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Compass – The Rev. Murtala Marti Dangora began his Christian life 25 years ago with a baptism of fire. While many people in Nigeria become Christians without difficulties, Rev. Dangora’s decision to convert from Islam brought an instant death sentence from Muslim authorities. He has been detained, dragged to court, and publicly assaulted for receiving Christ. He came to a saving knowledge of Jesus in April 1980 through Haggai Latim, a missionary from the Evangelical Church of West Africa (ECWA).

“I was attracted to Christianity because of the love showed to me by the missionary,” Rev. Dangora said. “In Islam, anybody who is not a Muslim is to be despised. We did not deal with people who are not Muslims, so when the missionary tried preaching to me, I hated him.

“But the surprising thing is that this Christian missionary kept coming. He would always be around when something bad happened to me or my family. He was always there to encourage us. I was touched by his love towards me and my family. It was this act of love that moved me into resolving to become a Christian.”

Then came persecutions. The Muslim leaders of his native Dangora village, in the Kiru area, ordered him arrested and brought before the community head.

“I was interrogated as to why I got converted, and I was told that unless I renounced Christianity, I should be prepared to pay the price of leaving Islam – death,” he said. “I was told clearly that the Quran provides that any Muslim that abandons the faith must die.”

Muslim extremists have assaulted him, and Rev. Dangora realizes he easily could have died by now. “It is God that has kept me alive to this very moment,” he said. “I would have been killed and forgotten years ago. It has happened to others.”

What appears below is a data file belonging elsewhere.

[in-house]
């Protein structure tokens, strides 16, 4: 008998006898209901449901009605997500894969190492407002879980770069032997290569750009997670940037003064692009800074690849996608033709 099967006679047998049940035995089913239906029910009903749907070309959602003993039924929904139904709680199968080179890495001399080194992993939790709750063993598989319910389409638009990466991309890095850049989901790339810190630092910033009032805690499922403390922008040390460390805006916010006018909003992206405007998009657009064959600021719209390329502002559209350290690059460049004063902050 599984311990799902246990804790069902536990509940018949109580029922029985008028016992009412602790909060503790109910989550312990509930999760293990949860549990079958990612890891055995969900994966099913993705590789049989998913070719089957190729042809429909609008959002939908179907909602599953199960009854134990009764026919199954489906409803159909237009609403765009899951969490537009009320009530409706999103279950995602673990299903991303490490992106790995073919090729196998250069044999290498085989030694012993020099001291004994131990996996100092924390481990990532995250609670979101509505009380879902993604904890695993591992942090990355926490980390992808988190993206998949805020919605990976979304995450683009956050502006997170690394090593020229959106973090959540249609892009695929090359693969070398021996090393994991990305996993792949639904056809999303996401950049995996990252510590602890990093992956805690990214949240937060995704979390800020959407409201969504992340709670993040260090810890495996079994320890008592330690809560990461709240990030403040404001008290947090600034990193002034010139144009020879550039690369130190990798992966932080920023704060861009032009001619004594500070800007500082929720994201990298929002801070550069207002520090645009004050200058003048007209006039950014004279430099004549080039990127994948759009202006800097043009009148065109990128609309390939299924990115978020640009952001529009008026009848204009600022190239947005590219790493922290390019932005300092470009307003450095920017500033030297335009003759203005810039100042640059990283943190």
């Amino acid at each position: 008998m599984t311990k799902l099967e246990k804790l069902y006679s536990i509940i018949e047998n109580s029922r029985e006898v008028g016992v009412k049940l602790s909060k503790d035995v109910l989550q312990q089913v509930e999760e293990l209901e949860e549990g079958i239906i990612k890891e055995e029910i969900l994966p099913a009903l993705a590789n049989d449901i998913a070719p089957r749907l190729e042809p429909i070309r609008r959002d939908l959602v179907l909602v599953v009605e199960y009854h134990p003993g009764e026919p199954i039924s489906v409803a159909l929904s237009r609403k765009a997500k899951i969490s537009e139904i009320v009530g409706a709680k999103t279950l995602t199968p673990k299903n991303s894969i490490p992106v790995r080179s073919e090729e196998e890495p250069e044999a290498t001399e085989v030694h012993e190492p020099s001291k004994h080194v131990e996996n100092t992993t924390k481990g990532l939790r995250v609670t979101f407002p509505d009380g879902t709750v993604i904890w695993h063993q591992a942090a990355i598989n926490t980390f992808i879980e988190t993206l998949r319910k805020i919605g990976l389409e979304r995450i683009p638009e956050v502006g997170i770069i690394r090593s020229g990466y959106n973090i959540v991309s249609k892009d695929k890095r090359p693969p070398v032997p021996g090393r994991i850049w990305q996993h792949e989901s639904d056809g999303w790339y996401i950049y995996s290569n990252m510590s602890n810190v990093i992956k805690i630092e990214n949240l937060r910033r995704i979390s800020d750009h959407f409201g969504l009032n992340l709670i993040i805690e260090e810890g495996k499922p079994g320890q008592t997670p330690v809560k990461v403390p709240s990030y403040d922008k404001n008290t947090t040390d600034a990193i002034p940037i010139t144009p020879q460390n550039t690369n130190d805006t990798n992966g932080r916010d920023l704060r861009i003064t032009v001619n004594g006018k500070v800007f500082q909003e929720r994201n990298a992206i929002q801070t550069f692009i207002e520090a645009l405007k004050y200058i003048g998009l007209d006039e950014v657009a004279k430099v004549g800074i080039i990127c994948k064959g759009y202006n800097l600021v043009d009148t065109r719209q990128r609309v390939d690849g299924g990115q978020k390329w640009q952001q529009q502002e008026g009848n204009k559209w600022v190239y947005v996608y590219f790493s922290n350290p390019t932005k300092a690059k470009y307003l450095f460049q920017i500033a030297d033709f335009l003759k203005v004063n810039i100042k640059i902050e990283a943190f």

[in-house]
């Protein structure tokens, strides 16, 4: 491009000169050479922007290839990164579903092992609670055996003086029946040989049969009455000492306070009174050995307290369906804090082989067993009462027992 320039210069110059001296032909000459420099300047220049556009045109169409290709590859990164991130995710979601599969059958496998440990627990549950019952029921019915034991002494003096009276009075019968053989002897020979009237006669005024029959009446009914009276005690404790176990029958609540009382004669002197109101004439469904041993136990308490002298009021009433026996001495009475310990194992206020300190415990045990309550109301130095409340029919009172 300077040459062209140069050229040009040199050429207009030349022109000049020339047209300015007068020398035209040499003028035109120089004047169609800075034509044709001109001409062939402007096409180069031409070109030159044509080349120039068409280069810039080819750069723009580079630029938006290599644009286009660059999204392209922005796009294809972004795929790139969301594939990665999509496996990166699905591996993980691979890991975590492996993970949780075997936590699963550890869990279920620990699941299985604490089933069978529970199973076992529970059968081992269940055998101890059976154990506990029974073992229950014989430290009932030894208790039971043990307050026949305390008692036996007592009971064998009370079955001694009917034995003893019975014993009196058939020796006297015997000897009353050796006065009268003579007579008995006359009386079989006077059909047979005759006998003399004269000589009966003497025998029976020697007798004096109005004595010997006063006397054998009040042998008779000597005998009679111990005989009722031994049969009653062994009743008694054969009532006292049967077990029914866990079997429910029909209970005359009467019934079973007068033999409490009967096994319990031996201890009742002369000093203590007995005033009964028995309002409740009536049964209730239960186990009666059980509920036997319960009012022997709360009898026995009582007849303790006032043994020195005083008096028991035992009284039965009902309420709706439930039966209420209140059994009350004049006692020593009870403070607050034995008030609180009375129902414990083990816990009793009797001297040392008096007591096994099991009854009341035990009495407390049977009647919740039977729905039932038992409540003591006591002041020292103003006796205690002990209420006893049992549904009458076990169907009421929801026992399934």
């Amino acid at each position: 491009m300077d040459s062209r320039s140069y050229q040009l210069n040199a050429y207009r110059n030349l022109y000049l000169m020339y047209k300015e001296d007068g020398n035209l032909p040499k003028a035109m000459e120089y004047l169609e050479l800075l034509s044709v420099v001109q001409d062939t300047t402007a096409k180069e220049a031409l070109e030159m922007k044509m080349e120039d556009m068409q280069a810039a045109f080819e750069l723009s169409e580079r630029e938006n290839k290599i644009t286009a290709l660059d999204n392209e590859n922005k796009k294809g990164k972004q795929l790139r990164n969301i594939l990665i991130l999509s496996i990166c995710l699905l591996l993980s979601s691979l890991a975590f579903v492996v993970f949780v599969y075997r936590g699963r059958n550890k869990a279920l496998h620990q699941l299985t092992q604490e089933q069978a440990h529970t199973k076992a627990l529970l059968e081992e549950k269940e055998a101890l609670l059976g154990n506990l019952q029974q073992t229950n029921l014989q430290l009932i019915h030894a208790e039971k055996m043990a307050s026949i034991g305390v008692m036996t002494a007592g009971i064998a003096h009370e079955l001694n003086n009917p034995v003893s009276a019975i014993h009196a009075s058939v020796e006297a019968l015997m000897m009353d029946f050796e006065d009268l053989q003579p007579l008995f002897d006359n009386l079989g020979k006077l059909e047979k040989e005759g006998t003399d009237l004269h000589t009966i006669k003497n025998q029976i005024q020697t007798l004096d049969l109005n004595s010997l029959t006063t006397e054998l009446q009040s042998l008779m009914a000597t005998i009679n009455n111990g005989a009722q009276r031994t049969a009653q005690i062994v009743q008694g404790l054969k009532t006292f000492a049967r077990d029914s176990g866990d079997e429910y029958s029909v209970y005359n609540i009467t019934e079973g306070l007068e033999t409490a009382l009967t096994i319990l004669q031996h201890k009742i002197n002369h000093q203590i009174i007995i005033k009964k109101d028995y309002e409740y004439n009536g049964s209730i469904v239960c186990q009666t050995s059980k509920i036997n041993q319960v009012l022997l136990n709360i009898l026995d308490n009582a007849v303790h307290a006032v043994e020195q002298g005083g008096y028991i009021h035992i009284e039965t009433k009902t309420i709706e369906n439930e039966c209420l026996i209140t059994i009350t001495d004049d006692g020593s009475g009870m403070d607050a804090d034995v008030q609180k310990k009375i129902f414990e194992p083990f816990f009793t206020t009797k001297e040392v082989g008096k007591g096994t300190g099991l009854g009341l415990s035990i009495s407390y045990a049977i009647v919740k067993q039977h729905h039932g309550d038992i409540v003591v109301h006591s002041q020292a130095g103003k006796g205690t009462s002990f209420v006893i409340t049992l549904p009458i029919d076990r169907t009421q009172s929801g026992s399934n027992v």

Encouraged by the missionary who taught him the Bible, Rev. Dangora declined to return to Islam. After a year growing in the faith, Rev. Dangora gave a plot of land he inherited from his father to the missionary, Latim, so that a church could be built in Dangora village. This benevolence also earned him and Latim eight weeks of detention in a police cell.

“I donated a parcel of land for the building of the church in that year [1981],” he said. “The church had just been planted and we were in dire need of a place to worship. So, I gave the land out, and a small sanctuary was built to accommodate the worshipers.”

Kiru authorities ordered him and Latim arrested. “I was told by the police and council authorities that I had no right to donate my land to the church,” he said.

According to Rev. Dangora, while in detention, the missionary encouraged him not to despair. “At that time, I was only a year old in the Christian faith. I had just converted from Islam to Christianity,” Dangora said. Latim told him that persecution is part of the Christian life and to expect it.

“In detention, we sang Christian hymns, just like Paul and Silas did while in prison,” Rev. Dangora said. “The policemen, who were all Muslims, ordered us to shut up, but we ignored them and sang on joyfully.”

After an eight-week trial, the court in Kiru convicted them of building a church without government approval and ordered them to demolish it.

“Rev. Inusa Ado was the chairman of the Kano district of ECWA at that time,” Rev. Dangora said. “The officials came to Kiru and explained that we committed no wrong for building a church sanctuary. But the police and the council officials insisted that we must apply and get an approval from the government before we build a church in Kiru.”

The demolition directive dismissed, Rev. Dangora obeyed the local government order to apply for approval. “But as I am talking to you now, 25 years later, our application for the building of the church has not been granted,” he said. Hundreds of churches in Kano state face such difficulties, he said…[Go To Full Story]